Happy New Year --By Julie Reiskin
As 2016 wraps up, there is much that is unknown about 2017. At the top of our minds and agenda at CCDC is what happens to Medicaid as a result of political feuding about the Affordable Care Act. While we agree that there are parts of the ACA that need to be changed, there are other parts that are very helpful. CCDC has many members that have benefited from the Medicaid expansion that came with the ACA. We have a greater number of members that benefit from Medicaid in general (non-expansion)—and for our members, the benefit is not just a financial benefit—it is life and death.
There is a reason for Medicaid, at least for our community. Traditional insurance does not work for many people with disabilities. It does not cover long-term services or supports. Traditional insurance is based on fixing health problems, not providing daily support to maintain or even to reduce unavoidable deterioration. Our number one priority for 2017 is protecting Medicaid in its current state. There are some proposals for block granting Medicaid. While knowing the details of any block granting proposal would be essential, at this time we cannot see any situation where block granting would be a good thing for our community because it would mean less money.
Block granting would have people with disabilities competing against other groups including elderly and children for limited dollars. It might also mean that protections that we use regularly now may not continue. For example, today if you lose Medicaid eligibility (often a mistake made or computer error) and you file an appeal, you are allowed to keep your benefits until the case is sorted out and goes through a hearing. Under a block grant, protections like these are not guaranteed.
I would be lying if I did not say I was nervous about the political climate nationally. However, being nervous, even scared, is not an excuse to be irresponsible. CCDC leaders recently agreed to the following:
1) We will act on facts –and only on facts. With “fake news” and rumors abounding, this can be difficult. We ask our members if you hear something but are not sure if it is real, ask us to check it out. We will be keeping track of rumors and staff will work at seeking accurate information to counter or verify any rumors. If we can verify information and the information is going to hurt our community, we will provide suggested actions. This leads to the next agreement.
2) We must act: The stakes are high and there is no time for games or petty arguments. When we know for a fact that there is a danger that could be life or death or could cause loss of civil right for anyone, we must act. CCDC will do our best to be inclusive as we create messaging, action plans, etc., but sometimes we have to act fast. To participate, please contact Dawn Howard, our community organizer at DHoward@ccdconline.org. We have a system of communication for our active advocates and how much we all use this will determine the success of how we act together. When we put out a call for action, such as meeting with your legislator or making a call or showing up somewhere –please make every effort to do it.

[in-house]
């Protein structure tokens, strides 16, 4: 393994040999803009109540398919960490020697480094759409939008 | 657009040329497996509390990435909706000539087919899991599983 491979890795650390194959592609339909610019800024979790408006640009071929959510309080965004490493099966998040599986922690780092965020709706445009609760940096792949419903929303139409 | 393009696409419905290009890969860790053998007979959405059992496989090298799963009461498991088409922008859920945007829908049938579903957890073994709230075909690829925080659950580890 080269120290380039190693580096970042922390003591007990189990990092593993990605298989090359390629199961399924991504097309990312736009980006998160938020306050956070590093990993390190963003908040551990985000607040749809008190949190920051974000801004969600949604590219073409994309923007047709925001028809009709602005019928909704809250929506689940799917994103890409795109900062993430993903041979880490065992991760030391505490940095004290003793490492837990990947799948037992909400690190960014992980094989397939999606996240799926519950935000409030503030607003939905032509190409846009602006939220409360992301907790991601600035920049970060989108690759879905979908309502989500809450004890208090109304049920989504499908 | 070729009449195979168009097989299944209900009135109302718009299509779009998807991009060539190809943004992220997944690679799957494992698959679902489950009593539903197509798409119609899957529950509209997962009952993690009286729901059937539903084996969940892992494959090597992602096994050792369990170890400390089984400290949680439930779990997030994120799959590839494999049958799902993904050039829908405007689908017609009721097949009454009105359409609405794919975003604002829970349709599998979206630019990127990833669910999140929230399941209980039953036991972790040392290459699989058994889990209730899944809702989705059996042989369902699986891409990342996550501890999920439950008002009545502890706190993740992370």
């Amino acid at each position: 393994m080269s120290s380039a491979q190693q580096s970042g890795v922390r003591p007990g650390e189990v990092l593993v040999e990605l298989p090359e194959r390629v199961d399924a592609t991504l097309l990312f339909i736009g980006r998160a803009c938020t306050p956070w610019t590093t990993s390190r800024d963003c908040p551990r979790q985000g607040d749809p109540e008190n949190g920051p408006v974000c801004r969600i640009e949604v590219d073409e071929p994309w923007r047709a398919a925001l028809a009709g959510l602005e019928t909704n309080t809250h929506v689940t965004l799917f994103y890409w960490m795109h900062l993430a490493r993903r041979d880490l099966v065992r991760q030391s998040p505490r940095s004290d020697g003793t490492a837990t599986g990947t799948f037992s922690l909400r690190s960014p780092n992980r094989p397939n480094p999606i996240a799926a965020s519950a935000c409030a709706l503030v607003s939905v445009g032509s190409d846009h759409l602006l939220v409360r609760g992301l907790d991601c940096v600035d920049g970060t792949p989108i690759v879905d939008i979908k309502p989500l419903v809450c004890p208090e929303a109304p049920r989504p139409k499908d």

3) We must be kind to each other: It is easy to criticize others for what they do or do not do. It is harder to be understanding and empathetic at all times. We are all human and we will all make mistakes. Let’s agree that we will assume the best intentions on behalf of each other in our own community. Kindness, however, must extend outside of our own community or what we think is our community. Other communities are afraid and suffering also. In every community there are members of our community---often invisible to everyone. If we are going to practice what we preach we must advocate for social justice everywhere. It is for this reason that the CCDC Board is creating a specific outreach program to make sure our organization is open and welcoming to immigrants and refugees with disabilities.
Everyone is talking about how divided our country is---and everyone is also bemoaning the fact that no one listens to anyone that is different. Each of us can do something about this—even if it is lunch. Please see https://www.ted.com/talks/elizabeth_lesser_take_the_other_to_lunch Our community can and must be a role model on how to practice equity, how to be inclusive but we can only do that if we all continue to work on our own implicit biases.
Disability can be a great unifier… we are part of every community. Our issues are not solely Democratic or Republican. If we can develop relationships and get those in power to have empathy (not sympathy) and understand how disability is part of the normal human experience, we will be able to explain our positions and help people understand why we feel so strongly about issues like Medicaid, why the Americans with Disabilities Act (ADA) is so important and how most of us just want to contribute as responsible citizens. They will understand the difference between reasonable accommodations and special treatment. They will understand that while we do need government supports to survive, when we get these supports, we can and do give back in spades. They will understand that we do not need “incentives” to work, we just need to not be fatally punished for trying.
As we move into the New Year, let’s remember how far we have come—and how far we have to go for true equality. Despite my fears and knowledge of how high the stakes are, I know that our community will continue to advocate that all human beings should have a right to life, liberty and the pursuit of happiness. I have a feeling our community will be required to show our strength, leadership, creativity and compassion during 2017. The CCDC Board and Staff stand ready to support you –our members—to advocate for social justice as if your life depends on it-because it does.